Where did the attraction begin? In the 1950s and 60s, I worked in public relations in New York City. Oh, there were so many, many daily papers that I had to read. Mornings it was the Herald Tribune and the New York Times (image here from last week).
Not the tabloids, the ones whose big, bold headlines I'd see in the hands of subway riders and on newsstands. There was the Daily Mirror, deceased, the Daily News, still flaunting its increasingly regressive conservatism. In the afternoon, more that are history: World Telegram & Sun, the Journal-American.
It was never a job requirement to read obits: I just liked to read about the lives of others, see images of them from another era. Ultimately, that curiosity led me to become a psychotherapist in midlife. (I'll also be interested in your family's photos from the past.)
Reading about the deceased in the Times has continued. Every now and then there's someone I knew or can connect to through people in my own past. John Updike, whom I met briefly in a Harvard dorm when he came to borrow a tux from my then-boyfriend Christopher "Kit" Lasch. I also have a letter* with Lasch's sketch of him; they were college roommates. Most of the notable people from my era were men. Rarely do I find a woman's obit except for a few, like my friend Barbara Seaman, who made significant contributions to women's lives with her first book, "The Case against the Pill."
Like Updike in the photo here, all of us smoked cigarettes (to be specific). Somewhere in my stuff is a photo from 1954, my junior year at Oberlin. I wear a short-sleeve gray cashmere sweater bought on sale in St. Louis where my family lived then. In my hand, purposely, is a cigarette. Updike died of lung cancer--Lasch and Seaman of other forms. Did I stop early enough in 1968 when I was thirty-three? Hoping so.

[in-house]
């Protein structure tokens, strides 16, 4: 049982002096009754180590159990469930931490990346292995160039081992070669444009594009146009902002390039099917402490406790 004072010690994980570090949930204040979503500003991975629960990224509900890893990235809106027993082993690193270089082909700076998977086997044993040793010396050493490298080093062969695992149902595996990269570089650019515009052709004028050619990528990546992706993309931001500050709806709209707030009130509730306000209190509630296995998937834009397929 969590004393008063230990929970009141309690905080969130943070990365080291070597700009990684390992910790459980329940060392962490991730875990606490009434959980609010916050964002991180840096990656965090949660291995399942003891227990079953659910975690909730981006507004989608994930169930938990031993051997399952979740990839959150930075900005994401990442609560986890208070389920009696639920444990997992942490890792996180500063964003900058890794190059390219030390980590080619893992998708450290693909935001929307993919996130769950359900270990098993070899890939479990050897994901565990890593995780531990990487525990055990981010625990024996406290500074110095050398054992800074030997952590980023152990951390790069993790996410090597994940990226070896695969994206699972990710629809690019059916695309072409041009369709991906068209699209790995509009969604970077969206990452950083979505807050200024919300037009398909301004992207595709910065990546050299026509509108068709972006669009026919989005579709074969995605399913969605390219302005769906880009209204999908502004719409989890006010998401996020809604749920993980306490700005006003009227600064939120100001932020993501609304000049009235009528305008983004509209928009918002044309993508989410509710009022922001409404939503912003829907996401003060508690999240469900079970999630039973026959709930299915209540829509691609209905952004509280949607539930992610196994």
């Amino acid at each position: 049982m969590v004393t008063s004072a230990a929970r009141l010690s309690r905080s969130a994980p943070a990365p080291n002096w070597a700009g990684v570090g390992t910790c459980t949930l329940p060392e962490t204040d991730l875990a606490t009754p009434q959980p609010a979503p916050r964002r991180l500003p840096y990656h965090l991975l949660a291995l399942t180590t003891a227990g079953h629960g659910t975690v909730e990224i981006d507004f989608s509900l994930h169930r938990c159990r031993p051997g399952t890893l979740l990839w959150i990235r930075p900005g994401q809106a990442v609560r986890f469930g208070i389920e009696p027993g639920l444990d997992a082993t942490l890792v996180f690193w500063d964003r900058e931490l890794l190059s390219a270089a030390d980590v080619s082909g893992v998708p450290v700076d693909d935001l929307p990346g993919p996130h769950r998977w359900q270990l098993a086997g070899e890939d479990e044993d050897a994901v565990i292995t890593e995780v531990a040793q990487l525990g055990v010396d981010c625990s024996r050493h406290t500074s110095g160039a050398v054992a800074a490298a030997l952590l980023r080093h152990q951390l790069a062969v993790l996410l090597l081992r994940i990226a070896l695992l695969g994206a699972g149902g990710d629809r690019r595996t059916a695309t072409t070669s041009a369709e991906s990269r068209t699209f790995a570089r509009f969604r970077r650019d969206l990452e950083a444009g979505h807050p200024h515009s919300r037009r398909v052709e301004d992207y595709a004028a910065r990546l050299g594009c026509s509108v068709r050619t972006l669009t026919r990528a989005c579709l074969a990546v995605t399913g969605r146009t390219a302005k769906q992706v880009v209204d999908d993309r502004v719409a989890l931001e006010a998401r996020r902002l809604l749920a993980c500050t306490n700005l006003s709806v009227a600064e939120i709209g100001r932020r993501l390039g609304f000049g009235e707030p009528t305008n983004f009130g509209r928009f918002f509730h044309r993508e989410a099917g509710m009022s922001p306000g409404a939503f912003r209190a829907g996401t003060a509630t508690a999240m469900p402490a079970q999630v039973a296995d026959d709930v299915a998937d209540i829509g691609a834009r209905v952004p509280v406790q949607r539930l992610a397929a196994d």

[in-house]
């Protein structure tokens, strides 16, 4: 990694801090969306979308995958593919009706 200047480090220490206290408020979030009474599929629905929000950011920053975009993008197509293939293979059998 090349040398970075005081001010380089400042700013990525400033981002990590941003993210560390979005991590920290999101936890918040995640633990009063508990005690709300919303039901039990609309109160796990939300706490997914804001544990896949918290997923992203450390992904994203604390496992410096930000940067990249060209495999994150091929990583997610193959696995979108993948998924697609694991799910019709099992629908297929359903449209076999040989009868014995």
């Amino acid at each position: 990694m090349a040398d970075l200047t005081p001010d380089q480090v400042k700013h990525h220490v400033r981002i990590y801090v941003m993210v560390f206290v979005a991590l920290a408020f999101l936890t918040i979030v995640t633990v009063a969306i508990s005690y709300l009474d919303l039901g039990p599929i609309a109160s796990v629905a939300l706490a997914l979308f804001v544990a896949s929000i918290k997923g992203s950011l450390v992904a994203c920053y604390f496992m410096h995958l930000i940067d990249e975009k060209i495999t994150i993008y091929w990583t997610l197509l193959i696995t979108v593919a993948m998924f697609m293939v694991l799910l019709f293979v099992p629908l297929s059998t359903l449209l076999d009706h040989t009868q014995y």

Back to my reading of obits--continued the NYTimes habit as we moved around. Left NYC in 1968, continued to read the Times in Oberlin (faculty wife this time), and in Baltimore where we landed next. Also read the ones in the Baltimore Sun once I had a sense of who was who in the community. Back to New York in 1995, still flipping to those back pages in the Times.
What about Portland, Oregon? We've been permanently for over two-plus years. Why not read these too, all about everyday women and men. Oddly, these are more satisfying. Years ago, I said to Ron, "Amazing reading obits in The New York Times could make you believe that women never die." Surely among all those forgotten ball-players, forgotten Hollywood bit players, there could be a woman or two. Rarely.
Women are a larger presence in the Oregonian. I learn details of their lives as working women in the Northwest. Often there are photos of them both young and old like Ruth S. McDonald here who died at 89 last September. Most are homemakers. But there's more to learn here about Ruth's working life. She was born in 1920, on a farm near Madison, Nebraska, town of about 3,000, whose largest employer is Tyson Fresh Meats.
She moved to Omaha, was working in the Blackstone Hotel as a waitress when she met her Army husband. They moved to Vancouver, Washington, and both worked at the Kaiser Shipyard. She had two sons, grandchild, great grandchildren. Returned to waitressing at sometime in the 20th century, retired from Ye Olde Towne Crier when she was 70!
"She was a true professional who took pride in her work." Donations suggested to Sisters of the Road Cafe known for its programs of community-driven solutions to poverty and homelessness, and Bradley Angle, center for domestic violence survivors. First time I'd seen organizations like these in the obits. Think Ruth and I would have had some important conversations about tikkun olam (healing the world) if we had met.
*My letters from Lasch went to an archive at the University of Rochester. To write this post, I saw the link for the first time and cannot figure out where and if the letters are there. Have to ask my son, Nick, who is behind the curious small world story of how they landed there. Another time will write about how little personal information Lasch seems to have made public as I noticed in a review of recent biography.